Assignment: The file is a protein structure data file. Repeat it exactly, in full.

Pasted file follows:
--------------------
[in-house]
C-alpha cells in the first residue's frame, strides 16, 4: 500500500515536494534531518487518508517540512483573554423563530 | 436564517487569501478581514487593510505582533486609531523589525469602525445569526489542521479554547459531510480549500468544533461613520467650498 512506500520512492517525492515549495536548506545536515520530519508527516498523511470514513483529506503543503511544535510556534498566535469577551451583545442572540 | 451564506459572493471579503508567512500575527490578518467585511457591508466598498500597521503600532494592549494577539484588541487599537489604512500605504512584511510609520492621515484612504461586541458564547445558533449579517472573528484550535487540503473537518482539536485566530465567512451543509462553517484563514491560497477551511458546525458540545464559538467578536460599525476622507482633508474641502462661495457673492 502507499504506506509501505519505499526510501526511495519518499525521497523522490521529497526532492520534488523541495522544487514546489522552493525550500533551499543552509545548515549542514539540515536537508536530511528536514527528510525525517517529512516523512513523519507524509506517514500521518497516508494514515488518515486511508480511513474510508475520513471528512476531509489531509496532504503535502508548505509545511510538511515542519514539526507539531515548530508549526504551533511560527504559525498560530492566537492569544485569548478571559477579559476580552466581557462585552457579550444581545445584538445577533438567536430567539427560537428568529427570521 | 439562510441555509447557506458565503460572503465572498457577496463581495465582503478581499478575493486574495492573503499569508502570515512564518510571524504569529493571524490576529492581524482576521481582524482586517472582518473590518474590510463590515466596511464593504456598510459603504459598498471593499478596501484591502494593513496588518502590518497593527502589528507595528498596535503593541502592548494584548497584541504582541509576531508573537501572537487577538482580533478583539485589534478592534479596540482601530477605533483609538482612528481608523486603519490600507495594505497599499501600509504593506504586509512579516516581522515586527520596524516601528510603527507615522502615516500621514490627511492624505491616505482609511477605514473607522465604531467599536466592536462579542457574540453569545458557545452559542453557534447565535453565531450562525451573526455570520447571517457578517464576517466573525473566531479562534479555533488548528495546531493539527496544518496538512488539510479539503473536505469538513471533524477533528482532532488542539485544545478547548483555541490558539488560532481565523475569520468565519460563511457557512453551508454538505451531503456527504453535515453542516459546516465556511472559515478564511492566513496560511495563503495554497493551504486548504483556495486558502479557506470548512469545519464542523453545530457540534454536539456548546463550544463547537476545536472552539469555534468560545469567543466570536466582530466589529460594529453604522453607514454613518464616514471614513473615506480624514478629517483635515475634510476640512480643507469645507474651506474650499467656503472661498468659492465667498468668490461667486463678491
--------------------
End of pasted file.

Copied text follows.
[in-house]
C-alpha cells in the first residue's frame, strides 16, 4: 500500500515536494534531518487518508517540512483573554423563530 | 436564517487569501478581514487593510505582533486609531523589525469602525445569526489542521479554547459531510480549500468544533461613520467650498 512506500520512492517525492515549495536548506545536515520530519508527516498523511470514513483529506503543503511544535510556534498566535469577551451583545442572540 | 451564506459572493471579503508567512500575527490578518467585511457591508466598498500597521503600532494592549494577539484588541487599537489604512500605504512584511510609520492621515484612504461586541458564547445558533449579517472573528484550535487540503473537518482539536485566530465567512451543509462553517484563514491560497477551511458546525458540545464559538467578536460599525476622507482633508474641502462661495457673492 502507499504506506509501505519505499526510501526511495519518499525521497523522490521529497526532492520534488523541495522544487514546489522552493525550500533551499543552509545548515549542514539540515536537508536530511528536514527528510525525517517529512516523512513523519507524509506517514500521518497516508494514515488518515486511508480511513474510508475520513471528512476531509489531509496532504503535502508548505509545511510538511515542519514539526507539531515548530508549526504551533511560527504559525498560530492566537492569544485569548478571559477579559476580552466581557462585552457579550444581545445584538445577533438567536430567539427560537428568529427570521 | 439562510441555509447557506458565503460572503465572498457577496463581495465582503478581499478575493486574495492573503499569508502570515512564518510571524504569529493571524490576529492581524482576521481582524482586517472582518473590518474590510463590515466596511464593504456598510459603504459598498471593499478596501484591502494593513496588518502590518497593527502589528507595528498596535503593541502592548494584548497584541504582541509576531508573537501572537487577538482580533478583539485589534478592534479596540482601530477605533483609538482612528481608523486603519490600507495594505497599499501600509504593506504586509512579516516581522515586527520596524516601528510603527507615522502615516500621514490627511492624505491616505482609511477605514473607522465604531467599536466592536462579542457574540453569545458557545452559542453557534447565535453565531450562525451573526455570520447571517457578517464576517466573525473566531479562534479555533488548528495546531493539527496544518496538512488539510479539503473536505469538513471533524477533528482532532488542539485544545478547548483555541490558539488560532481565523475569520468565519460563511457557512453551508454538505451531503456527504453535515453542516459546516465556511472559515478564511492566513496560511495563503495554497493551504486548504483556495486558502479557506470548512469545519464542523453545530457540534454536539456548546463550544463547537476545536472552539469555534468560545469567543466570536466582530466589529460594529453604522453607514454613518464616514471614513473615506480624514478629517483635515475634510476640512480643507469645507474651506474650499467656503472661498468659492465667498468668490461667486463678491